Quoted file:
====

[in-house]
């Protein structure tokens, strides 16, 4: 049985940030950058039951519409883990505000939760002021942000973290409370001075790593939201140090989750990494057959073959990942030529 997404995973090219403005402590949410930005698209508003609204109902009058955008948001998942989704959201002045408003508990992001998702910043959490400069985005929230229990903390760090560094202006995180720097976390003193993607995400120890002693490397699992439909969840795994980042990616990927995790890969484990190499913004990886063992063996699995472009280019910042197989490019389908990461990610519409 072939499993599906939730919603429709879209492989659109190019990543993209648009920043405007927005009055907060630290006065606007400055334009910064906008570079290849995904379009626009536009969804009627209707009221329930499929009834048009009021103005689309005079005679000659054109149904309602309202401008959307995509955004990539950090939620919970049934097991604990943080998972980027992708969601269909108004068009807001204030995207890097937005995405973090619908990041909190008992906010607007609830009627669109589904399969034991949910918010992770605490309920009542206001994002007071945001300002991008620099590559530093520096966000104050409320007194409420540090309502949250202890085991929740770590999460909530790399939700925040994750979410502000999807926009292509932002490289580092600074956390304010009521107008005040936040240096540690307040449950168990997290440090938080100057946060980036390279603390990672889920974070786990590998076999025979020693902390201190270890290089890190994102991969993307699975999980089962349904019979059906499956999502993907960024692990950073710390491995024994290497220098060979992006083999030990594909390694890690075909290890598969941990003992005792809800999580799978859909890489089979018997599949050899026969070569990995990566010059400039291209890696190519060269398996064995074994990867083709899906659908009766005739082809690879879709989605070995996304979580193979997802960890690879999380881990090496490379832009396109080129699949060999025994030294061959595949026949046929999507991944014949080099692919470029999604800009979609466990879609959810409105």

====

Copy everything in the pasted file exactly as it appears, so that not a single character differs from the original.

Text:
[in-house]
């Protein structure tokens, strides 16, 4: 049985940030950058039951519409883990505000939760002021942000973290409370001075790593939201140090989750990494057959073959990942030529 997404995973090219403005402590949410930005698209508003609204109902009058955008948001998942989704959201002045408003508990992001998702910043959490400069985005929230229990903390760090560094202006995180720097976390003193993607995400120890002693490397699992439909969840795994980042990616990927995790890969484990190499913004990886063992063996699995472009280019910042197989490019389908990461990610519409 072939499993599906939730919603429709879209492989659109190019990543993209648009920043405007927005009055907060630290006065606007400055334009910064906008570079290849995904379009626009536009969804009627209707009221329930499929009834048009009021103005689309005079005679000659054109149904309602309202401008959307995509955004990539950090939620919970049934097991604990943080998972980027992708969601269909108004068009807001204030995207890097937005995405973090619908990041909190008992906010607007609830009627669109589904399969034991949910918010992770605490309920009542206001994002007071945001300002991008620099590559530093520096966000104050409320007194409420540090309502949250202890085991929740770590999460909530790399939700925040994750979410502000999807926009292509932002490289580092600074956390304010009521107008005040936040240096540690307040449950168990997290440090938080100057946060980036390279603390990672889920974070786990590998076999025979020693902390201190270890290089890190994102991969993307699975999980089962349904019979059906499956999502993907960024692990950073710390491995024994290497220098060979992006083999030990594909390694890690075909290890598969941990003992005792809800999580799978859909890489089979018997599949050899026969070569990995990566010059400039291209890696190519060269398996064995074994990867083709899906659908009766005739082809690879879709989605070995996304979580193979997802960890690879999380881990090496490379832009396109080129699949060999025994030294061959595949026949046929999507991944014949080099692919470029999604800009979609466990879609959810409105």